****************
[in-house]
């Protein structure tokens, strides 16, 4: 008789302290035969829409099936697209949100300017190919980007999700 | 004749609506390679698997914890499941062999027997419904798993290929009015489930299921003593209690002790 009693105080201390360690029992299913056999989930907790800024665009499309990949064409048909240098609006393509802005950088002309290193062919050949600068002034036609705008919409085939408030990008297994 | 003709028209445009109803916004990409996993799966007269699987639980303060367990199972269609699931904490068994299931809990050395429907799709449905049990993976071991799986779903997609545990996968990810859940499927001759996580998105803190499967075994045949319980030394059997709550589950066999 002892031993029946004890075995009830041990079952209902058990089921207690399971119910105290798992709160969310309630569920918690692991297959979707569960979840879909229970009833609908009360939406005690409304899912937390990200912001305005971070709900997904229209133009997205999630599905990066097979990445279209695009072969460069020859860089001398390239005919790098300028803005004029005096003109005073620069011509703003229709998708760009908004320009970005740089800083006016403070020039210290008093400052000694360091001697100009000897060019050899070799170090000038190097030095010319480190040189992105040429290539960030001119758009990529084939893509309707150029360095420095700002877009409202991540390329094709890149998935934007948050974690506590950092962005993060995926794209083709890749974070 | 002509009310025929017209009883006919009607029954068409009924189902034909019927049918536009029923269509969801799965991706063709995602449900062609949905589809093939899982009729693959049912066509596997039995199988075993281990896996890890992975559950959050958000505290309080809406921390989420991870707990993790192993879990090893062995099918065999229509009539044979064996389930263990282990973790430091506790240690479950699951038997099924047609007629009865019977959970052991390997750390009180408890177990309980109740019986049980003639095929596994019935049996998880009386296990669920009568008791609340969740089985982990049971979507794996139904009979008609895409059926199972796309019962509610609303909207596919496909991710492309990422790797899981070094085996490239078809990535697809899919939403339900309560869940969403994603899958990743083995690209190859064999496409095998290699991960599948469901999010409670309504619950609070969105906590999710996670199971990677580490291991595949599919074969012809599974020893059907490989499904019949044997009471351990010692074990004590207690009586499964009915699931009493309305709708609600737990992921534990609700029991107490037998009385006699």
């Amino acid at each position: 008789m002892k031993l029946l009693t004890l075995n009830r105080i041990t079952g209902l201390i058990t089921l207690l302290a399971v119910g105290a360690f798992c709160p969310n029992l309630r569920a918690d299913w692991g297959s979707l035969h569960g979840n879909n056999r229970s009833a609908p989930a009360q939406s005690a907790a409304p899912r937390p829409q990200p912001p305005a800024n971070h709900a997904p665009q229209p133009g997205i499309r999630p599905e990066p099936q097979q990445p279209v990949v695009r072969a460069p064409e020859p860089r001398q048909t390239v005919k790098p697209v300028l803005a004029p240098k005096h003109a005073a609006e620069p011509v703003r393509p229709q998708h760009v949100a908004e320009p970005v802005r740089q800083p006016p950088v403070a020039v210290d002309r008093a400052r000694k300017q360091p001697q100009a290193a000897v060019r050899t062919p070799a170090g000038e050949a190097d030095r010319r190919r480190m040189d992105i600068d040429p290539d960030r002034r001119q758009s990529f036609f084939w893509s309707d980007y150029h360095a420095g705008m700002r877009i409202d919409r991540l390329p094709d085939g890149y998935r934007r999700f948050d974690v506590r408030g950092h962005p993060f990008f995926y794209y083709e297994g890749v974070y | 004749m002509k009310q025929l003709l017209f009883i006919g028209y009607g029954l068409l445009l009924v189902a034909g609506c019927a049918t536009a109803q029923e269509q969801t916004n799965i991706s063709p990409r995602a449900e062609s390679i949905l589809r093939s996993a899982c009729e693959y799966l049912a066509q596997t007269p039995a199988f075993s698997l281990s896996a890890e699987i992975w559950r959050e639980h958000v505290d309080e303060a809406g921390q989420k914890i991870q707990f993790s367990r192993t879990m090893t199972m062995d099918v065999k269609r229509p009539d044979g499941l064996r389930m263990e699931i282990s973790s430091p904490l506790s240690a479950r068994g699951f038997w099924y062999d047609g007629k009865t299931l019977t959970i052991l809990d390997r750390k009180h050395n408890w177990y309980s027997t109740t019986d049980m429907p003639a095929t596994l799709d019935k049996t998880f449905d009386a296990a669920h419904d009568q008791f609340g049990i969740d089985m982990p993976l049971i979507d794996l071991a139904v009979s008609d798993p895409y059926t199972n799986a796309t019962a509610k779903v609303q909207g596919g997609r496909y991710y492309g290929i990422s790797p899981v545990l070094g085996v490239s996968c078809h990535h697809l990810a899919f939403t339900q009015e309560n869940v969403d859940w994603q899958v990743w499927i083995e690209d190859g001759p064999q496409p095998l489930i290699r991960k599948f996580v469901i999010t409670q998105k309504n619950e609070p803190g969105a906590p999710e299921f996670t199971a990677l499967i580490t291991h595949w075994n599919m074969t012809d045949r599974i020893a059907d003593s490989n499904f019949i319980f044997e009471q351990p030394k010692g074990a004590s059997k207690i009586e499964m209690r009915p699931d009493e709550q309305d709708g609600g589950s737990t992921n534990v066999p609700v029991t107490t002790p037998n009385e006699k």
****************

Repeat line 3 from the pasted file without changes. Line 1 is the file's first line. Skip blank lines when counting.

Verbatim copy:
């Amino acid at each position: 008789m002892k031993l029946l009693t004890l075995n009830r105080i041990t079952g209902l201390i058990t089921l207690l302290a399971v119910g105290a360690f798992c709160p969310n029992l309630r569920a918690d299913w692991g297959s979707l035969h569960g979840n879909n056999r229970s009833a609908p989930a009360q939406s005690a907790a409304p899912r937390p829409q990200p912001p305005a800024n971070h709900a997904p665009q229209p133009g997205i499309r999630p599905e990066p099936q097979q990445p279209v990949v695009r072969a460069p064409e020859p860089r001398q048909t390239v005919k790098p697209v300028l803005a004029p240098k005096h003109a005073a609006e620069p011509v703003r393509p229709q998708h760009v949100a908004e320009p970005v802005r740089q800083p006016p950088v403070a020039v210290d002309r008093a400052r000694k300017q360091p001697q100009a290193a000897v060019r050899t062919p070799a170090g000038e050949a190097d030095r010319r190919r480190m040189d992105i600068d040429p290539d960030r002034r001119q758009s990529f036609f084939w893509s309707d980007y150029h360095a420095g705008m700002r877009i409202d919409r991540l390329p094709d085939g890149y998935r934007r999700f948050d974690v506590r408030g950092h962005p993060f990008f995926y794209y083709e297994g890749v974070y | 004749m002509k009310q025929l003709l017209f009883i006919g028209y009607g029954l068409l445009l009924v189902a034909g609506c019927a049918t536009a109803q029923e269509q969801t916004n799965i991706s063709p990409r995602a449900e062609s390679i949905l589809r093939s996993a899982c009729e693959y799966l049912a066509q596997t007269p039995a199988f075993s698997l281990s896996a890890e699987i992975w559950r959050e639980h958000v505290d309080e303060a809406g921390q989420k914890i991870q707990f993790s367990r192993t879990m090893t199972m062995d099918v065999k269609r229509p009539d044979g499941l064996r389930m263990e699931i282990s973790s430091p904490l506790s240690a479950r068994g699951f038997w099924y062999d047609g007629k009865t299931l019977t959970i052991l809990d390997r750390k009180h050395n408890w177990y309980s027997t109740t019986d049980m429907p003639a095929t596994l799709d019935k049996t998880f449905d009386a296990a669920h419904d009568q008791f609340g049990i969740d089985m982990p993976l049971i979507d794996l071991a139904v009979s008609d798993p895409y059926t199972n799986a796309t019962a509610k779903v609303q909207g596919g997609r496909y991710y492309g290929i990422s790797p899981v545990l070094g085996v490239s996968c078809h990535h697809l990810a899919f939403t339900q009015e309560n869940v969403d859940w994603q899958v990743w499927i083995e690209d190859g001759p064999q496409p095998l489930i290699r991960k599948f996580v469901i999010t409670q998105k309504n619950e609070p803190g969105a906590p999710e299921f996670t199971a990677l499967i580490t291991h595949w075994n599919m074969t012809d045949r599974i020893a059907d003593s490989n499904f019949i319980f044997e009471q351990p030394k010692g074990a004590s059997k207690i009586e499964m209690r009915p699931d009493e709550q309305d709708g609600g589950s737990t992921n534990v066999p609700v029991t107490t002790p037998n009385e006699k």